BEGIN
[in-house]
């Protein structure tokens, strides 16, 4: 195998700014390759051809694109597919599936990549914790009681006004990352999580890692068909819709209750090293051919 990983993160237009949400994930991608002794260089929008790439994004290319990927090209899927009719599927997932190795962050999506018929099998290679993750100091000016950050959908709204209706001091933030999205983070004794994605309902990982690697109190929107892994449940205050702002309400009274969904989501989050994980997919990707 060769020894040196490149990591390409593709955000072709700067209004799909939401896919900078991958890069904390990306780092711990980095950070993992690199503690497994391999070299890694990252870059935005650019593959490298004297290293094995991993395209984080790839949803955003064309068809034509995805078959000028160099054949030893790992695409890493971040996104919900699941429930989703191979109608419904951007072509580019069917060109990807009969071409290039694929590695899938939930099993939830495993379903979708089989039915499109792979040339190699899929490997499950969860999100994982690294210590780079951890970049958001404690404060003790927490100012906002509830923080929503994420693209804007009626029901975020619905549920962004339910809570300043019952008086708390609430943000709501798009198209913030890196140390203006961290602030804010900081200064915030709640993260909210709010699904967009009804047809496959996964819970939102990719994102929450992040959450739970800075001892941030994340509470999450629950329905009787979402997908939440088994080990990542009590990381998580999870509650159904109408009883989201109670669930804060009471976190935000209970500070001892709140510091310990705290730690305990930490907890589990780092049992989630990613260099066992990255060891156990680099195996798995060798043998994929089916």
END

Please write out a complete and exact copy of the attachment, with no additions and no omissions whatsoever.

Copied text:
[in-house]
């Protein structure tokens, strides 16, 4: 195998700014390759051809694109597919599936990549914790009681006004990352999580890692068909819709209750090293051919 990983993160237009949400994930991608002794260089929008790439994004290319990927090209899927009719599927997932190795962050999506018929099998290679993750100091000016950050959908709204209706001091933030999205983070004794994605309902990982690697109190929107892994449940205050702002309400009274969904989501989050994980997919990707 060769020894040196490149990591390409593709955000072709700067209004799909939401896919900078991958890069904390990306780092711990980095950070993992690199503690497994391999070299890694990252870059935005650019593959490298004297290293094995991993395209984080790839949803955003064309068809034509995805078959000028160099054949030893790992695409890493971040996104919900699941429930989703191979109608419904951007072509580019069917060109990807009969071409290039694929590695899938939930099993939830495993379903979708089989039915499109792979040339190699899929490997499950969860999100994982690294210590780079951890970049958001404690404060003790927490100012906002509830923080929503994420693209804007009626029901975020619905549920962004339910809570300043019952008086708390609430943000709501798009198209913030890196140390203006961290602030804010900081200064915030709640993260909210709010699904967009009804047809496959996964819970939102990719994102929450992040959450739970800075001892941030994340509470999450629950329905009787979402997908939440088994080990990542009590990381998580999870509650159904109408009883989201109670669930804060009471976190935000209970500070001892709140510091310990705290730690305990930490907890589990780092049992989630990613260099066992990255060891156990680099195996798995060798043998994929089916």